This methinks is the denouement of a Cheech and Chong movie that never got made. The facts, predictably, are a bit hazy. The ship, M/V Gold Star, owned by some Syrian guy, flagged in Tanzania, had nine crew on board. They allegedly set fire to something on board the ship Friday night when they were 30 miles north of Malta. The cargo, maybe? Then they jumped overboard.
News & Views
Another multihull pioneer bites the dust. Unfortunately, I just received an e-mail this morning from Hanneke Boon, Jim Wharram's design partner, regarding the passing of another of Jim's partners, Ruth Wharram, who crossed the Atlantic and back with Jim and Jutta Schultze-Rohnhof (see photo up top) back in 1955-58 on the catamarans Tangaroa and Rongo. She always played an integral role in the development of Wharram's career and business and was an accomplished ocean sailor.
I have a few distant memories of Bustins Island from when we used to visit my father's sister Cynthia and her family there. I remember Archie Ross, a larger-than-life character who used to run the little ferry boat that trundles back and forth between Bustins and nearby South Freeport. I remember walking in my bare feet from my aunt's cottage down a dirt trail to a little store where we bought ice cream in Dixie Cups that we ate with wooden spoons. This memory in particular still stands out in my mind as an epiphany of juvenile summer bliss.
The Lunacy Report
I have previously opined on the other recent West Coast sailing tragedies (the one America's Cup fatality in May, the four fatalities on Aegean in the Ensenada Race last April, and the five fatalities on Low Speed Chase in the Farallones Race also last April), but have only mentioned in passing the incident aboard the Columbia Carbon 32 Uncontrollable Urge, wherein one crew member, Craig Williams, was killed after the boat lost its rudder and was driven ashore on San Clemente Island during the Islands Race this past March. Just yesterday the four surviving crew published their account of the accident in a joint statement released online. It's worth taking a look at, as it contradicts, implicitly and explicitly, some earlier published accounts.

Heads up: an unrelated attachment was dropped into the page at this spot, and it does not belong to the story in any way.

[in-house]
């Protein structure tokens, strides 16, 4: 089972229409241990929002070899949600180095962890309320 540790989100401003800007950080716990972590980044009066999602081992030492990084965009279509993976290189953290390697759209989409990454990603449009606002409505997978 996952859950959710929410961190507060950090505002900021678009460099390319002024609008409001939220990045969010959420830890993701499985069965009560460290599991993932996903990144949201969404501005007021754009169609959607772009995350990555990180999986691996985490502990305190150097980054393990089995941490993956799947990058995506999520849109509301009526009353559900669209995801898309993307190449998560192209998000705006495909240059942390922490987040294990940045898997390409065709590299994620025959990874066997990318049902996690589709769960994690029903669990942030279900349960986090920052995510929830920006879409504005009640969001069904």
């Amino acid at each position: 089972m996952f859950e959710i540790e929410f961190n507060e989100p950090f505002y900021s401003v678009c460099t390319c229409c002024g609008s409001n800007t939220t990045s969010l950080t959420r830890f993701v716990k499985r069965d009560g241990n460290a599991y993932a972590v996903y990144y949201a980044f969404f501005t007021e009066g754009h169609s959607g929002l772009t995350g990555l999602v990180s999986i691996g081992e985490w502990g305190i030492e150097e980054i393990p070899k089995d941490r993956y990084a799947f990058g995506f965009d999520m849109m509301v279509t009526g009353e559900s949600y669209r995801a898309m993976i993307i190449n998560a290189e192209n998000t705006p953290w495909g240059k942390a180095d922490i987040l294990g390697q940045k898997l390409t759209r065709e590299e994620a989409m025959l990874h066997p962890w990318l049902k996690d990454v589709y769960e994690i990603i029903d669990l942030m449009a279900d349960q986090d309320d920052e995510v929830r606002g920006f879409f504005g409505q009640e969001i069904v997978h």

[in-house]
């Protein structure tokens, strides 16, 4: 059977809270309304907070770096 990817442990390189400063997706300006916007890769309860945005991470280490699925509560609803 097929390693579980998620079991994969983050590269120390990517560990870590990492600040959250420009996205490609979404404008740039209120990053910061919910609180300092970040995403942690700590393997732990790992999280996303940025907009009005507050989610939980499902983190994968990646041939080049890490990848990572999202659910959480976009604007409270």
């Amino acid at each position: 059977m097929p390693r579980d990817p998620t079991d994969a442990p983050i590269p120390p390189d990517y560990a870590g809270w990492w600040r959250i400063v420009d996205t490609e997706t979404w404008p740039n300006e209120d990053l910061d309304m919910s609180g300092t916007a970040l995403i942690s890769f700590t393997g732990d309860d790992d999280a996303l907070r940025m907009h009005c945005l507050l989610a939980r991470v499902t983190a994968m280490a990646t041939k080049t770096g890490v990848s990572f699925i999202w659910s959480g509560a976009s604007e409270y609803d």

The "cruising dream" can manifest itself in many strange and different ways. Say, for example, you're living in Arizona and are due to appear in court to face 16 counts of messing around sexually with an underage boy. Might be a good time to take a little road trip to Florida with the wife and the dogs and the assault rifles and look for a boat to buy, wouldn't you say?
Word has it that Dick Newick, one of the great pioneer multihull designers, passed away on Wednesday night. I met Newick a few years ago here in Portsmouth (he once maintained a home across the river in Kittery Point, Maine) and was struck by a fundamental boat-design axiom of his that he shared with me. There are, he claimed, three desirable characteristics that most clients would like to see in any boat--performance, low cost, and comfort. "You can have any two," he told me. "But you can never have all three."
Pretty much every time I test-sail and review a boat for a magazine I think of that and remember Dick. So far I have yet to find a boat that proves him wrong.
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Offshore Passage Opportunities
Attainable Adventure Cruising
Blue Planet Times
Father & Son Sailing
Cruising Sailor's BB
Good Old Boat
North American Sailor
Liz Clark and the Voyage of Swell
Onboard with Mark Corke
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